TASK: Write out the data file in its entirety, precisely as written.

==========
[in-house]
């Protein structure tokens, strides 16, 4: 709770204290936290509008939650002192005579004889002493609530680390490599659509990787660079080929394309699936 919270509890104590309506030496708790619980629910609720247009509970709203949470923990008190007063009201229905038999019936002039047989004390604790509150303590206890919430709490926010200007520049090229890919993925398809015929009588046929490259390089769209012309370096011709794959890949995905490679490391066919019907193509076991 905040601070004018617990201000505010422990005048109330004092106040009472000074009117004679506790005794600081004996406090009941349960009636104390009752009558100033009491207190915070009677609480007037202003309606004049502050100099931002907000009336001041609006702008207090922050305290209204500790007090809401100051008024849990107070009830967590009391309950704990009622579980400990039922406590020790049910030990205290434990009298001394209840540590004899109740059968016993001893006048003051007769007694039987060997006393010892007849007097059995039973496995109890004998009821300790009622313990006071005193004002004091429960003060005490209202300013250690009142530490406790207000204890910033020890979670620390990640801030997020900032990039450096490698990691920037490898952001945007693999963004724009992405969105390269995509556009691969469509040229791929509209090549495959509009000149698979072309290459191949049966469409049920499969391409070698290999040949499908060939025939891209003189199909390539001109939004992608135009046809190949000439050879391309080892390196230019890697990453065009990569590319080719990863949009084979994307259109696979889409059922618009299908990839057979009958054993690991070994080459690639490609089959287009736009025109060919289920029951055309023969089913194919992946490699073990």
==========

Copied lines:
[in-house]
């Protein structure tokens, strides 16, 4: 709770204290936290509008939650002192005579004889002493609530680390490599659509990787660079080929394309699936 919270509890104590309506030496708790619980629910609720247009509970709203949470923990008190007063009201229905038999019936002039047989004390604790509150303590206890919430709490926010200007520049090229890919993925398809015929009588046929490259390089769209012309370096011709794959890949995905490679490391066919019907193509076991 905040601070004018617990201000505010422990005048109330004092106040009472000074009117004679506790005794600081004996406090009941349960009636104390009752009558100033009491207190915070009677609480007037202003309606004049502050100099931002907000009336001041609006702008207090922050305290209204500790007090809401100051008024849990107070009830967590009391309950704990009622579980400990039922406590020790049910030990205290434990009298001394209840540590004899109740059968016993001893006048003051007769007694039987060997006393010892007849007097059995039973496995109890004998009821300790009622313990006071005193004002004091429960003060005490209202300013250690009142530490406790207000204890910033020890979670620390990640801030997020900032990039450096490698990691920037490898952001945007693999963004724009992405969105390269995509556009691969469509040229791929509209090549495959509009000149698979072309290459191949049966469409049920499969391409070698290999040949499908060939025939891209003189199909390539001109939004992608135009046809190949000439050879391309080892390196230019890697990453065009990569590319080719990863949009084979994307259109696979889409059922618009299908990839057979009958054993690991070994080459690639490609089959287009736009025109060919289920029951055309023969089913194919992946490699073990």